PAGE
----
Sixth Grade Social Studies: Economics

Welcome to Library Academy for Educators, Middle School edition! This content is designed to complement and/or supplement lesson plans.

This content meets the stated CPALMS standards for grade level and subject, and pairs a fiction and non-fiction book as well as a classroom activity to help students understand concepts, develop background knowledge, and make connections.

You can use the plans as you like, in whole or in part, and as always, if we can assist you with additional classroom literacy needs in any way, please contact jplyouthservices@coj.net.

#SIXTH GRADE SOCIAL STUDIES: ECONOMICS

The following CPALMS standards are met in this plan:

LANGUAGE ARTS FLORIDA STANDARDS:

LAFS.6.RI.2.4 Determine the meaning of words and phrases as they are used in a text, including figurative, connotative, and technical meanings.

LAFS.6.RI.3.9 Compare and contrast one author’s presentation of events with that of another.

LAFS.6.SL.1.1 Engage effectively in a range of collaborative discussions (one-on-one, in groups, and teacher-led) with diverse partners on grade 6 topics, texts, and issues, building on others’ ideas and expressing their own clearly.

a. Come to discussions prepared, having read or studied required material; explicitly draw on that preparation by referring to evidence on the topic, text, or issue to probe and reflect on ideas under discussion.

b. Follow rules for collegial discussions, set specific goals and deadlines, and define individual roles as needed.

c. Pose and respond to specific questions with elaboration and detail by making comments that contribute to the topic, text, or issue under discussion.

d. Review the key ideas expressed and demonstrate understanding of multiple perspectives through reflection and paraphrasing.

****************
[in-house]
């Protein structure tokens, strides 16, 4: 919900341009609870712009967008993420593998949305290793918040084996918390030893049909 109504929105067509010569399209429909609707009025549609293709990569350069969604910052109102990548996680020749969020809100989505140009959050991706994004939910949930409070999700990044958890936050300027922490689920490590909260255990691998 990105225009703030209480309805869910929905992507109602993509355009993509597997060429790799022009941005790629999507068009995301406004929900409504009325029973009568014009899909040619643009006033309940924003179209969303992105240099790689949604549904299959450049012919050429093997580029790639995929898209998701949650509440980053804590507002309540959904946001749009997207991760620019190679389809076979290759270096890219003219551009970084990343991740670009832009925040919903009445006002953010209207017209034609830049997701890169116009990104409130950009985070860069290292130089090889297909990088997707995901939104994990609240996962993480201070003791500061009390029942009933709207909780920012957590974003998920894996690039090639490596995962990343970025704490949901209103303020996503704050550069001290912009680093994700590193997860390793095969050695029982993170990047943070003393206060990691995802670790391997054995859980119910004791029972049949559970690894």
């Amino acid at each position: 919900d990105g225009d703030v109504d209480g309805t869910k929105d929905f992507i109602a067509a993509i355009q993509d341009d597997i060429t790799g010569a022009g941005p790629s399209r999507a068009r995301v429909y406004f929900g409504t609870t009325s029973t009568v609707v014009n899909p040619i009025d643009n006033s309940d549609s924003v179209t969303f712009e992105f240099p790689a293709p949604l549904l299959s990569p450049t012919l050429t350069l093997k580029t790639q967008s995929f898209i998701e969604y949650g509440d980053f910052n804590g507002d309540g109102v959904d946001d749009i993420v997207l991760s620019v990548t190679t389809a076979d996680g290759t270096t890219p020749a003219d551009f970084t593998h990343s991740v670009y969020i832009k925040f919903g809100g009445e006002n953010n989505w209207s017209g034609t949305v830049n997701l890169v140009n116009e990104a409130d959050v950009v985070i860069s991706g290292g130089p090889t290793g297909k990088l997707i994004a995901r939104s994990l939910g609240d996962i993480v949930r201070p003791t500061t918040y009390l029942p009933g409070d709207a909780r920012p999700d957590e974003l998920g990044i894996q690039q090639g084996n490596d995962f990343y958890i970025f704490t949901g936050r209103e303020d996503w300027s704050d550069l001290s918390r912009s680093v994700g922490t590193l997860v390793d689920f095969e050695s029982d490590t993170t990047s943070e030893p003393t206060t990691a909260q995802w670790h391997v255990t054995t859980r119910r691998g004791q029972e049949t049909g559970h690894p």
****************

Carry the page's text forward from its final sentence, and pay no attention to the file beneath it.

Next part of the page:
SOCIAL STUDIES STANDARDS:

SS.6.E.1 Understand the fundamental concepts relevant to the development of a market economy.

SS.6.E.1.1 Identify the factors (new resources, increased productivity, education, technology, slave economy, territorial expansion) that increase economic growth.

READ: Pairing fiction with non-fiction books on a topic helps connect students with a concept. 

Fiction/Literary Selection 

Lawn Boy by Gary Paulsen

Lawn Boy book cover

Gary Paulsen’s comic story about a summer job becomes a slapstick lesson in business as one boy turns a mountain of grass into a mountain of cash. 

Literary Sparks: After students have read the book, ask the following questions:

  1. Did the narrator intend to make a lot of money at the beginning of the story? What was his original goal? The narrator did not have a plan, but was successful in both his lawn care business and his stock market investments.
  2. Who was the person who helped him guide his business? Arnold, the stock trader. What were his conditions that helped his business be successful?
  3. The narrator meets Arnold, who is a stock market trader. He takes some of the narrators’ money and puts it into the stock market. How does the stock market work? People buy shares in a company, and if the company does well, the shares go up in value and you sell them to someone else and make money. OR, you can LOSE money if the company does not do well. It can be risky (p. 19). Would you put some of your money into the stock market? Why or why not? 
  4. The narrator’s grandma ends the book by saying, “You know dear, Grandpa always said, take care of your tools and they’ll take care of you.” What do you think she means by this? Did he follow this advice? What happened as a result? 

Non-Fiction/Informational Selection

Show Me the Money: How to Make Cents of Economics by Alvin Hall

Show Me The Money book cover

Money makes the world go round, but how well do children understand finances? Show Me The Money breaks the mold of the school textbook and introduces young readers to the world of economics—from the history of money to e-commerce. Divided into sections that focus on economics, business, personal finance, and the history of trade, Show Me The Money takes technical jargon and breaks it down with easy-to-understand text, diagrams, and illustrations making a formerly dry subject interesting and relevant. Updated to be in tuned with today’s culture of environmental and social awareness, Show Me The Money is a good investment for young people who want to learn about economics and the world around them.

Informational Sparks: Review the specified pages and ask the associated questions:

1. On pp. 52-53, four types of resources are described: natural, capital, human, and entrepreneurship. Let’s break down and identify the resources Lawn Boy used:

  • Natural resource (things from nature): gas & oil
  • Capital resource (equipment): mower (didn’t cost him anything, was a gift)
  • Human resource (people): Lawn Boy, people he hired, and Arnold
  • Entrepreneurship (ideas): The Lawn Business